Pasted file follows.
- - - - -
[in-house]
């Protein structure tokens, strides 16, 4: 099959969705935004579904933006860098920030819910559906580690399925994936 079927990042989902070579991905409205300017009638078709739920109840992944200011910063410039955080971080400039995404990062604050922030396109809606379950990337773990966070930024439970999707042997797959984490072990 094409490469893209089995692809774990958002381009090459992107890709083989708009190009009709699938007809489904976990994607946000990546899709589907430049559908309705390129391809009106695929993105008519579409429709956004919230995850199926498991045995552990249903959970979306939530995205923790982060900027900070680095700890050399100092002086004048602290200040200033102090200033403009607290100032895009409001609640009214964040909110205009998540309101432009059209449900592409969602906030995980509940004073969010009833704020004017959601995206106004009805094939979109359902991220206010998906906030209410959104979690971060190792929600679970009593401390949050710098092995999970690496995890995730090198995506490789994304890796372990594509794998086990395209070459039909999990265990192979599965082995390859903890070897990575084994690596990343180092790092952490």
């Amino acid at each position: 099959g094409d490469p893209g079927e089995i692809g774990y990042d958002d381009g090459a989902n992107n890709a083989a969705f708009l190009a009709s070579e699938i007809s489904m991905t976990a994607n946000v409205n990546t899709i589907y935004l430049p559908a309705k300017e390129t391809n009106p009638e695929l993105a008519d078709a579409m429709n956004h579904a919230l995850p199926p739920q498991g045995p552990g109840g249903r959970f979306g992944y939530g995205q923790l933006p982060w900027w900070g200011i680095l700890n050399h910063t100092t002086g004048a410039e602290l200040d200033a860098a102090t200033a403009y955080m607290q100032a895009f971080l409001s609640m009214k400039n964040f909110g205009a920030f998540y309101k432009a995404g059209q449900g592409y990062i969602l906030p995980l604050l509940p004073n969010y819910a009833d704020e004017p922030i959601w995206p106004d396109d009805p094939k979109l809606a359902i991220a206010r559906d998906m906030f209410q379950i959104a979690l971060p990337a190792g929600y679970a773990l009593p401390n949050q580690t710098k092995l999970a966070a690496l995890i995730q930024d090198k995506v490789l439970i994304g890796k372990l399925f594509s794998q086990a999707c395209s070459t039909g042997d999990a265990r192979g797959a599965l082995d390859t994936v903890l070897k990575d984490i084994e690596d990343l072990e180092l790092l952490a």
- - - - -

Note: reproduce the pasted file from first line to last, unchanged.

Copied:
[in-house]
């Protein structure tokens, strides 16, 4: 099959969705935004579904933006860098920030819910559906580690399925994936 079927990042989902070579991905409205300017009638078709739920109840992944200011910063410039955080971080400039995404990062604050922030396109809606379950990337773990966070930024439970999707042997797959984490072990 094409490469893209089995692809774990958002381009090459992107890709083989708009190009009709699938007809489904976990994607946000990546899709589907430049559908309705390129391809009106695929993105008519579409429709956004919230995850199926498991045995552990249903959970979306939530995205923790982060900027900070680095700890050399100092002086004048602290200040200033102090200033403009607290100032895009409001609640009214964040909110205009998540309101432009059209449900592409969602906030995980509940004073969010009833704020004017959601995206106004009805094939979109359902991220206010998906906030209410959104979690971060190792929600679970009593401390949050710098092995999970690496995890995730090198995506490789994304890796372990594509794998086990395209070459039909999990265990192979599965082995390859903890070897990575084994690596990343180092790092952490």
């Amino acid at each position: 099959g094409d490469p893209g079927e089995i692809g774990y990042d958002d381009g090459a989902n992107n890709a083989a969705f708009l190009a009709s070579e699938i007809s489904m991905t976990a994607n946000v409205n990546t899709i589907y935004l430049p559908a309705k300017e390129t391809n009106p009638e695929l993105a008519d078709a579409m429709n956004h579904a919230l995850p199926p739920q498991g045995p552990g109840g249903r959970f979306g992944y939530g995205q923790l933006p982060w900027w900070g200011i680095l700890n050399h910063t100092t002086g004048a410039e602290l200040d200033a860098a102090t200033a403009y955080m607290q100032a895009f971080l409001s609640m009214k400039n964040f909110g205009a920030f998540y309101k432009a995404g059209q449900g592409y990062i969602l906030p995980l604050l509940p004073n969010y819910a009833d704020e004017p922030i959601w995206p106004d396109d009805p094939k979109l809606a359902i991220a206010r559906d998906m906030f209410q379950i959104a979690l971060p990337a190792g929600y679970a773990l009593p401390n949050q580690t710098k092995l999970a966070a690496l995890i995730q930024d090198k995506v490789l439970i994304g890796k372990l399925f594509s794998q086990a999707c395209s070459t039909g042997d999990a265990r192979g797959a599965l082995d390859t994936v903890l070897k990575d984490i084994e690596d990343l072990e180092l790092l952490a």